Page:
Much has happened since then. As we had feared, our live September world premiere performances of Songs for Murdered Sisters were postponed in Houston; the orchestral premiere with NACO in Ottawa was also postponed. However, the project took a surprising and unexpected turn when Jake and HGO proposed making a professional film of the cycle, to premiere as a virtual online presentation on Marquee TV as part of the groundbreaking HGO Digital Sarah and Ernest Butler Performance Series. So, in late October, I embarked on an emotionally cathartic journey, joining Jake and an incredible group of talented creatives in San Francisco to make art during a pandemic. Jake and I first recorded the song cycle over three days on the breathtaking Skywalker Sound scoring stage, not only to serve as the audio track for the film, but also to be released as a professional digital recording on the Pentatone label on March 5.
We then joined forces with the wonderful director James Niebuhr and his fabulous crew to make the film. During an adrenaline-filled, fifteen-hour shoot inside the crumbling depths of Oakland’s abandoned 16th Street train station, I inhabited the grief and rage that welled up from within.
As I sit in my study writing this account while the pandemic rages on, I can’t help but think of the thousands of women in danger from their abusive partners, trapped at home and unable to escape or connect with those who could support and protect them during isolation. The alarming statistics on domestic violence are sobering here in Houston. Even before the pandemic, Harris County “consistently ranked number one in Texas for the highest number of most women killed by intimate partners” (Houston Chronicle, Hannah Dellinger, August 11, 2020). There have also been significant spikes in calls and police responses since the pandemic began. “The number of people killed by family violence in Harris County increased 58 percent from March through October  compared to the same time frame last year” (Houston Chronicle, Hannah Dellinger, November 24, 2020). However, over the past year the city of Houston has been adapting to provide help for victims. In September, Mayor Sylvester Turner expanded the mayor’s office of human trafficking to include domestic violence, and in November, he announced he would “use $6.2 million in federal COVID-19 relief dollars to expand the availability of police department teams that help respond to domestic abuse calls. The teams pair police officers with victims’ advocates to help provide a less intimidating response” (Houston Chronicle, Dylan McGuinness, November 9, 2020).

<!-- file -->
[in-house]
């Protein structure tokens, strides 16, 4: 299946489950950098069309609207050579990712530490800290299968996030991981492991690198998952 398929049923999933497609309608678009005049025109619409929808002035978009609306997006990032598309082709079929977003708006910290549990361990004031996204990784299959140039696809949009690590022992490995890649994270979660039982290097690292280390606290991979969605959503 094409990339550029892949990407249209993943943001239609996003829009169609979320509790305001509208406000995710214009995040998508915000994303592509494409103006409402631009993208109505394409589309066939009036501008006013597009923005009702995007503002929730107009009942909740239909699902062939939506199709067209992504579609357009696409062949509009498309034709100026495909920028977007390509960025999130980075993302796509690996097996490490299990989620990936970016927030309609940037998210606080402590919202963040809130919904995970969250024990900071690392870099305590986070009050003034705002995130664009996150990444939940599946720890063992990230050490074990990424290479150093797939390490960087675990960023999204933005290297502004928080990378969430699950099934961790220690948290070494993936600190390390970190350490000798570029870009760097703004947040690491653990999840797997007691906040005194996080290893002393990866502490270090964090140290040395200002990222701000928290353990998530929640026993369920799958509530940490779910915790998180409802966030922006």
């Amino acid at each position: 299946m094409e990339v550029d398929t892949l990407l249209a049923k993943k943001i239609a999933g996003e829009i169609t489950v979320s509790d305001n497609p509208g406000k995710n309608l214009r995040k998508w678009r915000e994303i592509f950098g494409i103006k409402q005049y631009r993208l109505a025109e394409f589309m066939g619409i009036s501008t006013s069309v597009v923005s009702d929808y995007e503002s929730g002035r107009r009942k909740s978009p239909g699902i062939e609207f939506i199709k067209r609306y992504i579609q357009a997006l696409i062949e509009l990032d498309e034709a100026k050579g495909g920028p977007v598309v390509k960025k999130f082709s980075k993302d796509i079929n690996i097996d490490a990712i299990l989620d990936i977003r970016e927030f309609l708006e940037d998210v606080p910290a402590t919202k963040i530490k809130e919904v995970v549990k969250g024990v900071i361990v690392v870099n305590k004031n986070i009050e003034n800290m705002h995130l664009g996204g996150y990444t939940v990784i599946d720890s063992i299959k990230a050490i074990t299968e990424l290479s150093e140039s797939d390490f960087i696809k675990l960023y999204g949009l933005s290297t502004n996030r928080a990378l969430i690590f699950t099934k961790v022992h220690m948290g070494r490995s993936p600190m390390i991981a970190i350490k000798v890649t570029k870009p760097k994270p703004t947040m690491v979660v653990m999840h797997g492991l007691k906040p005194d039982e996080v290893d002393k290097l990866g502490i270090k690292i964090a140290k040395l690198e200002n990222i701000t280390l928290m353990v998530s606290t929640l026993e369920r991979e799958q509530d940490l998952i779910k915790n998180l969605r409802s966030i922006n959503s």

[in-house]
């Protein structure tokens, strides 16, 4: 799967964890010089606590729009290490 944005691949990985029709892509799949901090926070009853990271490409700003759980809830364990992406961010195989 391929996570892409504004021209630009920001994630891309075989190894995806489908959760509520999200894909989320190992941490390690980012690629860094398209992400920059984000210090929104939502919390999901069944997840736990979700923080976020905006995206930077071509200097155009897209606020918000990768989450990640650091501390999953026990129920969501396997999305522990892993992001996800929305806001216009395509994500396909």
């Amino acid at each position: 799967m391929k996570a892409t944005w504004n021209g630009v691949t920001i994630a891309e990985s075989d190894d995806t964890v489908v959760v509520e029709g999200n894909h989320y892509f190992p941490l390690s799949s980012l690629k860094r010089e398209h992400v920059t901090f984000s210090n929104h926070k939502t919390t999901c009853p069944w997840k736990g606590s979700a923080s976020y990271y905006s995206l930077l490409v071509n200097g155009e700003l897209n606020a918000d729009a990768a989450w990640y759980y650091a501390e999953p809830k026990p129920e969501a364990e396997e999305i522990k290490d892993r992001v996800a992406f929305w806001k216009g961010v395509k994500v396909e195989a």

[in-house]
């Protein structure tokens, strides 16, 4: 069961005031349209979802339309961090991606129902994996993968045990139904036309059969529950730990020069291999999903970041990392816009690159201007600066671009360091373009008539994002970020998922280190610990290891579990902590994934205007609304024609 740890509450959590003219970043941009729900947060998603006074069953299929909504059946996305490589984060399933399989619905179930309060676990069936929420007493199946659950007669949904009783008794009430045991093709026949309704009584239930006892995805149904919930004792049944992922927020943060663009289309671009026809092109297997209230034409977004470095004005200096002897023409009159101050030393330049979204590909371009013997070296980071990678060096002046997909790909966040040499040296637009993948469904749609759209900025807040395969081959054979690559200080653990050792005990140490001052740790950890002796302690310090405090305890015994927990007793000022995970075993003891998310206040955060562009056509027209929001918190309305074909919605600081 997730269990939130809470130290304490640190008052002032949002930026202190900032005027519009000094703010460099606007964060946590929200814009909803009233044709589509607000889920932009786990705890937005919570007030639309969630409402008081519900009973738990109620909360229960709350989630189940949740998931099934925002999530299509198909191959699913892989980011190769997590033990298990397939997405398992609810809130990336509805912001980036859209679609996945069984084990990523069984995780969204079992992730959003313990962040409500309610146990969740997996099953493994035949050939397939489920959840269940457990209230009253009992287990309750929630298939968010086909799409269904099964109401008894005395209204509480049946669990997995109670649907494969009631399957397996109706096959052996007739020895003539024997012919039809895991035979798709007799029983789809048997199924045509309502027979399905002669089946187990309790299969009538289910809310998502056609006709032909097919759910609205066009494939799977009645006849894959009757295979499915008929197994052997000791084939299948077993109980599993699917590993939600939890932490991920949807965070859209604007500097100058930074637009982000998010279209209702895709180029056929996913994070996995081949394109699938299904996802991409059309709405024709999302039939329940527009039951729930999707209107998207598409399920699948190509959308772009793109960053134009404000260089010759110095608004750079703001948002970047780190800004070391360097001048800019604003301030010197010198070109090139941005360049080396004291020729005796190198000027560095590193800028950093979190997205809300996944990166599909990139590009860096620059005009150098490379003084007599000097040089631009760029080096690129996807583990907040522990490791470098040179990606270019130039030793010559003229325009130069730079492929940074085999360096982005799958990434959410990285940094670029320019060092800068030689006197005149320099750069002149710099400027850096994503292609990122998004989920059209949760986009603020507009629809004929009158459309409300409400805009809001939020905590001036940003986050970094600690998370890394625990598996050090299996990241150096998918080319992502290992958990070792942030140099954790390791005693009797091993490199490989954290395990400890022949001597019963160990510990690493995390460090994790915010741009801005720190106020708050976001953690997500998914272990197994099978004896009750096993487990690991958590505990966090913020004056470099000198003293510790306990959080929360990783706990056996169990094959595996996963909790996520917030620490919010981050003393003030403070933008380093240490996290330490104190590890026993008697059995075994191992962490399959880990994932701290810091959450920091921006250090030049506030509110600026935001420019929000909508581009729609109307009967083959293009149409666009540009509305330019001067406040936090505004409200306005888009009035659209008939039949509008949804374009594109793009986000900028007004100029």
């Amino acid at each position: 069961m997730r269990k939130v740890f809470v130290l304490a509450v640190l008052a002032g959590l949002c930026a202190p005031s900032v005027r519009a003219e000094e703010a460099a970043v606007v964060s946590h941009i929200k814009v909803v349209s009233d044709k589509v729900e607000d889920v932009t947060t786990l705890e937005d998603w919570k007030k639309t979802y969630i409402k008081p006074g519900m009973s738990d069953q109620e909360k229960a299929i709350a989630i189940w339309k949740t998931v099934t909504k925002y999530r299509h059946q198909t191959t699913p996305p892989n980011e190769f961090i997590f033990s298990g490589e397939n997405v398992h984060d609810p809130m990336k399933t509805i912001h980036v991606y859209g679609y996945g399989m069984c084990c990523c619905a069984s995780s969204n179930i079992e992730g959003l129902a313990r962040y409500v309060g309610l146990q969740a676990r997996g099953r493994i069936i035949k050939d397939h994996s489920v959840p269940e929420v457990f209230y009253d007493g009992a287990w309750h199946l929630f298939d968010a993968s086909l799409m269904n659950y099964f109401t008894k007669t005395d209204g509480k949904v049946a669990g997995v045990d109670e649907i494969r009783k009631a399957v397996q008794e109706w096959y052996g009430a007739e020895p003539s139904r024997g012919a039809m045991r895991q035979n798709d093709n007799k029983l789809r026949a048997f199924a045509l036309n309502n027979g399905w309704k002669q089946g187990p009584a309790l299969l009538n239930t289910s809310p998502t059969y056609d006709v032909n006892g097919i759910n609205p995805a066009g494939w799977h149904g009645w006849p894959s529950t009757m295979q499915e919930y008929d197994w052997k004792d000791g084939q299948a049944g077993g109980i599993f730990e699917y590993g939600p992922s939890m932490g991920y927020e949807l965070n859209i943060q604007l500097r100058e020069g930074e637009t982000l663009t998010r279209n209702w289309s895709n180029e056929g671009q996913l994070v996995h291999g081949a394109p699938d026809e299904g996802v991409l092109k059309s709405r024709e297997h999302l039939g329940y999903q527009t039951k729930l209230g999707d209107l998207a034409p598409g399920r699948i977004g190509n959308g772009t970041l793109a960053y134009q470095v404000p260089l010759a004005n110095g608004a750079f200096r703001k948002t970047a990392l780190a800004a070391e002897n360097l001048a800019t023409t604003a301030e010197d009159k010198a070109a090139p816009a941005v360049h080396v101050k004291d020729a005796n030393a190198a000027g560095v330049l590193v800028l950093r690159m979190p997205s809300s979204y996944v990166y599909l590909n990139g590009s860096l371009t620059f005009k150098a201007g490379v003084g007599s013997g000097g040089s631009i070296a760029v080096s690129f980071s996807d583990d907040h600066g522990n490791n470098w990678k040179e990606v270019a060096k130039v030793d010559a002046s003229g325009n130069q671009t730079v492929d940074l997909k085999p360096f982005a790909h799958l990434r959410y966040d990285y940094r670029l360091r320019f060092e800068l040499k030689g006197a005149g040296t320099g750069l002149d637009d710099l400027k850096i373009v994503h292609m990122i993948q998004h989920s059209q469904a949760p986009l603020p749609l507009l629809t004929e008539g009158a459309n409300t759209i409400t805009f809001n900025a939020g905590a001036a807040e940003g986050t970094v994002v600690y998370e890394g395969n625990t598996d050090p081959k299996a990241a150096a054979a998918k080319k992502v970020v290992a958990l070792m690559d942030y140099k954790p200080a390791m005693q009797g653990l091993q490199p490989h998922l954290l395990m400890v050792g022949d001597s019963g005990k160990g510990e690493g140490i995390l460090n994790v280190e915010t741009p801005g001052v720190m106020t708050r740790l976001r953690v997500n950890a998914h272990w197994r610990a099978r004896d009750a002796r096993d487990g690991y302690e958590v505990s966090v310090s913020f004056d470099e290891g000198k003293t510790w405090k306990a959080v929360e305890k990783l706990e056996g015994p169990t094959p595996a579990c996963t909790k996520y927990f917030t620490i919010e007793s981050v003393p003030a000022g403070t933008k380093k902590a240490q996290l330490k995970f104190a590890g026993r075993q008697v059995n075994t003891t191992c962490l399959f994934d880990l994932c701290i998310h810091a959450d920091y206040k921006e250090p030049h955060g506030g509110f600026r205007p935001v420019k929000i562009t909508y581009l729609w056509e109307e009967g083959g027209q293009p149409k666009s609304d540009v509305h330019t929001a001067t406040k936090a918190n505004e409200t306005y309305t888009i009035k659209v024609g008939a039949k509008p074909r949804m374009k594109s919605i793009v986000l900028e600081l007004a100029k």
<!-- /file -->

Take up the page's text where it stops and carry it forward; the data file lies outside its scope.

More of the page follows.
The future, as uncertain as it is, must be filled with hope. Hope that the live performing arts will again provide a platform for deep emotional connection and cathartic release. Hope to improve laws to better protect the countless victims of gender-based violence—our sisters. I have often found myself feeling numb about Nathalie’s death—something too shocking to comprehend. Since receiving Margaret’s haunting words and then Jake’s gorgeous music, I have shed countless tears. The words and music, in their own separate ways and woven together, have opened a portal to my heart, connecting me to complicated emotions that were lying dormant under all the layers of self-protection and denial. This work has provided meaning for me, transforming my grief into something palpable. If I can awaken the heart of someone who does not yet recognise this societal failure caused by our patriarchal system, or motivate someone to do their part, take action and perhaps save someone from a similar plight as Nathalie’s, then I may truly hope to honour my sister’s memory.